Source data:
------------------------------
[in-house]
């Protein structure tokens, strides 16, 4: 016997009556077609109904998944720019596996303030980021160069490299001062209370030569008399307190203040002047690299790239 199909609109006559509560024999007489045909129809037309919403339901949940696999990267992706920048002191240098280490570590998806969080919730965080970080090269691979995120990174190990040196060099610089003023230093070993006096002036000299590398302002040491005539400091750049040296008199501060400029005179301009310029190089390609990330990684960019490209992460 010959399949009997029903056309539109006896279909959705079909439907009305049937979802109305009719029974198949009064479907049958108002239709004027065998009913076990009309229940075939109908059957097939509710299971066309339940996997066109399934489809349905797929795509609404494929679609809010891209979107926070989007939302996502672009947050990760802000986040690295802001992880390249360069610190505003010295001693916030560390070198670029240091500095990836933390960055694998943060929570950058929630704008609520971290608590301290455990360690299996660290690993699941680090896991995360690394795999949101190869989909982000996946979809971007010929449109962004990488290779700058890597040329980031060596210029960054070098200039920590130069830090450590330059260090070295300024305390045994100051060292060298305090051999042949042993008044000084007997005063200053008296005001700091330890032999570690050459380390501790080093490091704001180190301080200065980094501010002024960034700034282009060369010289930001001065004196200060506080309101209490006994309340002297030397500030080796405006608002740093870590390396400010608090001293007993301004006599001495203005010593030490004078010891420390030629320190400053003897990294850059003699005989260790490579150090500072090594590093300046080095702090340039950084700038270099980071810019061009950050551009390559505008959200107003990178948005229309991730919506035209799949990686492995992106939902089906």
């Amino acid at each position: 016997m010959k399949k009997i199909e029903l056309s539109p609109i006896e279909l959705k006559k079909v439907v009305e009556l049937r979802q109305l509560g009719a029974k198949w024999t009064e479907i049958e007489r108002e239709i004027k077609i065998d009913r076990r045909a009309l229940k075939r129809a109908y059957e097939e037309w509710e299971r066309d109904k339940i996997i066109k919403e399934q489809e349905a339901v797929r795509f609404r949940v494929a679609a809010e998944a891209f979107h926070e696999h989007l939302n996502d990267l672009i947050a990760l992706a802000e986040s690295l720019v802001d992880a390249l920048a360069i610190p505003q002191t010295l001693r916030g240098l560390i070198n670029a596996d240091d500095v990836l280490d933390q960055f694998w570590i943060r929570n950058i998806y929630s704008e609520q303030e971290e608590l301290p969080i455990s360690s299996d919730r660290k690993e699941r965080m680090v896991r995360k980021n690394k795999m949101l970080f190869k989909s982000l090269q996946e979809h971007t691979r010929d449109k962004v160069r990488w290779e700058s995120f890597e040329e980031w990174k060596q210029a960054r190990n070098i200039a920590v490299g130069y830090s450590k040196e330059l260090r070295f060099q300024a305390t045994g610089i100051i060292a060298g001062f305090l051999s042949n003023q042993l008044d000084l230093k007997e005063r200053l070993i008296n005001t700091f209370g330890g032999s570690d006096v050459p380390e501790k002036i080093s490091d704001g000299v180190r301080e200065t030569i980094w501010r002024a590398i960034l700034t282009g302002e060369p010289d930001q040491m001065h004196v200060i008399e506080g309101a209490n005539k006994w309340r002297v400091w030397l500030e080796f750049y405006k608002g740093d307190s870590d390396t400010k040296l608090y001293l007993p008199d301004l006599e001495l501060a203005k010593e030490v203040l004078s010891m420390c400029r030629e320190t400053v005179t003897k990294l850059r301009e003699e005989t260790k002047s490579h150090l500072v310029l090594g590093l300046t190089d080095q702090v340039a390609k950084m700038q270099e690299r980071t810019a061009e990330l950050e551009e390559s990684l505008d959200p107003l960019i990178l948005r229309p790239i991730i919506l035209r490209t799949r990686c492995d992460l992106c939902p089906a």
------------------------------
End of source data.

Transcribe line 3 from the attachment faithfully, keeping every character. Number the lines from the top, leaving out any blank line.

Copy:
């Amino acid at each position: 016997m010959k399949k009997i199909e029903l056309s539109p609109i006896e279909l959705k006559k079909v439907v009305e009556l049937r979802q109305l509560g009719a029974k198949w024999t009064e479907i049958e007489r108002e239709i004027k077609i065998d009913r076990r045909a009309l229940k075939r129809a109908y059957e097939e037309w509710e299971r066309d109904k339940i996997i066109k919403e399934q489809e349905a339901v797929r795509f609404r949940v494929a679609a809010e998944a891209f979107h926070e696999h989007l939302n996502d990267l672009i947050a990760l992706a802000e986040s690295l720019v802001d992880a390249l920048a360069i610190p505003q002191t010295l001693r916030g240098l560390i070198n670029a596996d240091d500095v990836l280490d933390q960055f694998w570590i943060r929570n950058i998806y929630s704008e609520q303030e971290e608590l301290p969080i455990s360690s299996d919730r660290k690993e699941r965080m680090v896991r995360k980021n690394k795999m949101l970080f190869k989909s982000l090269q996946e979809h971007t691979r010929d449109k962004v160069r990488w290779e700058s995120f890597e040329e980031w990174k060596q210029a960054r190990n070098i200039a920590v490299g130069y830090s450590k040196e330059l260090r070295f060099q300024a305390t045994g610089i100051i060292a060298g001062f305090l051999s042949n003023q042993l008044d000084l230093k007997e005063r200053l070993i008296n005001t700091f209370g330890g032999s570690d006096v050459p380390e501790k002036i080093s490091d704001g000299v180190r301080e200065t030569i980094w501010r002024a590398i960034l700034t282009g302002e060369p010289d930001q040491m001065h004196v200060i008399e506080g309101a209490n005539k006994w309340r002297v400091w030397l500030e080796f750049y405006k608002g740093d307190s870590d390396t400010k040296l608090y001293l007993p008199d301004l006599e001495l501060a203005k010593e030490v203040l004078s010891m420390c400029r030629e320190t400053v005179t003897k990294l850059r301009e003699e005989t260790k002047s490579h150090l500072v310029l090594g590093l300046t190089d080095q702090v340039a390609k950084m700038q270099e690299r980071t810019a061009e990330l950050e551009e390559s990684l505008d959200p107003l960019i990178l948005r229309p790239i991730i919506l035209r490209t799949r990686c492995d992460l992106c939902p089906a």